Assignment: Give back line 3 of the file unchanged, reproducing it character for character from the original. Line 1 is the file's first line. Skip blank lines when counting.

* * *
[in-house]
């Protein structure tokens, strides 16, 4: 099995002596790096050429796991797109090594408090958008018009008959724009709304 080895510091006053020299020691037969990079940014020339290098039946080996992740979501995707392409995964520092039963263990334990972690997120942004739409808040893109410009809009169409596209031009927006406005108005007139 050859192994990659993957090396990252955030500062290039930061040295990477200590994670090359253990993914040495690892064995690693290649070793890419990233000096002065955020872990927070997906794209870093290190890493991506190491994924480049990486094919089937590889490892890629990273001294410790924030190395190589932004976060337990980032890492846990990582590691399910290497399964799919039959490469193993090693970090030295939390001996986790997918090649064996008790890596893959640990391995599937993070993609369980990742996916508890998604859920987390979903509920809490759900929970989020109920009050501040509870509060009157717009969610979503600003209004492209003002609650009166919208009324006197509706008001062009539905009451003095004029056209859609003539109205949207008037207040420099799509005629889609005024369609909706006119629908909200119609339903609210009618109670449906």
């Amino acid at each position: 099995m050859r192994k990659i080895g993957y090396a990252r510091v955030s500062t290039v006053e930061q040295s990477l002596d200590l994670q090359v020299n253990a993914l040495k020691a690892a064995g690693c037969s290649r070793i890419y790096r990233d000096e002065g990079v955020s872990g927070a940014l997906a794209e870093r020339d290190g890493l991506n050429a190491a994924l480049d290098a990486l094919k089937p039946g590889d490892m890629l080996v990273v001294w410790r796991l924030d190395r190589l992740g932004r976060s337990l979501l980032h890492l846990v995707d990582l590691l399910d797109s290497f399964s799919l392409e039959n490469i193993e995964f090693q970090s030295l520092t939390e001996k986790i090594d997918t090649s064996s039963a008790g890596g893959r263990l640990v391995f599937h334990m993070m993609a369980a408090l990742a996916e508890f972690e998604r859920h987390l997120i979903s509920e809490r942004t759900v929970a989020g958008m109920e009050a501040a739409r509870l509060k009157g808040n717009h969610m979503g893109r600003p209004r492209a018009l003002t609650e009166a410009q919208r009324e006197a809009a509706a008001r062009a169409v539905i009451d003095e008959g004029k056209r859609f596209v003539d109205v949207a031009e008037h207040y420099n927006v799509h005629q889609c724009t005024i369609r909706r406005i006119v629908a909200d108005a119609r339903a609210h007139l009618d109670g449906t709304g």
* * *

């Amino acid at each position: 099995m050859r192994k990659i080895g993957y090396a990252r510091v955030s500062t290039v006053e930061q040295s990477l002596d200590l994670q090359v020299n253990a993914l040495k020691a690892a064995g690693c037969s290649r070793i890419y790096r990233d000096e002065g990079v955020s872990g927070a940014l997906a794209e870093r020339d290190g890493l991506n050429a190491a994924l480049d290098a990486l094919k089937p039946g590889d490892m890629l080996v990273v001294w410790r796991l924030d190395r190589l992740g932004r976060s337990l979501l980032h890492l846990v995707d990582l590691l399910d797109s290497f399964s799919l392409e039959n490469i193993e995964f090693q970090s030295l520092t939390e001996k986790i090594d997918t090649s064996s039963a008790g890596g893959r263990l640990v391995f599937h334990m993070m993609a369980a408090l990742a996916e508890f972690e998604r859920h987390l997120i979903s509920e809490r942004t759900v929970a989020g958008m109920e009050a501040a739409r509870l509060k009157g808040n717009h969610m979503g893109r600003p209004r492209a018009l003002t609650e009166a410009q919208r009324e006197a809009a509706a008001r062009a169409v539905i009451d003095e008959g004029k056209r859609f596209v003539d109205v949207a031009e008037h207040y420099n927006v799509h005629q889609c724009t005024i369609r909706r406005i006119v629908a909200d108005a119609r339903a609210h007139l009618d109670g449906t709304g």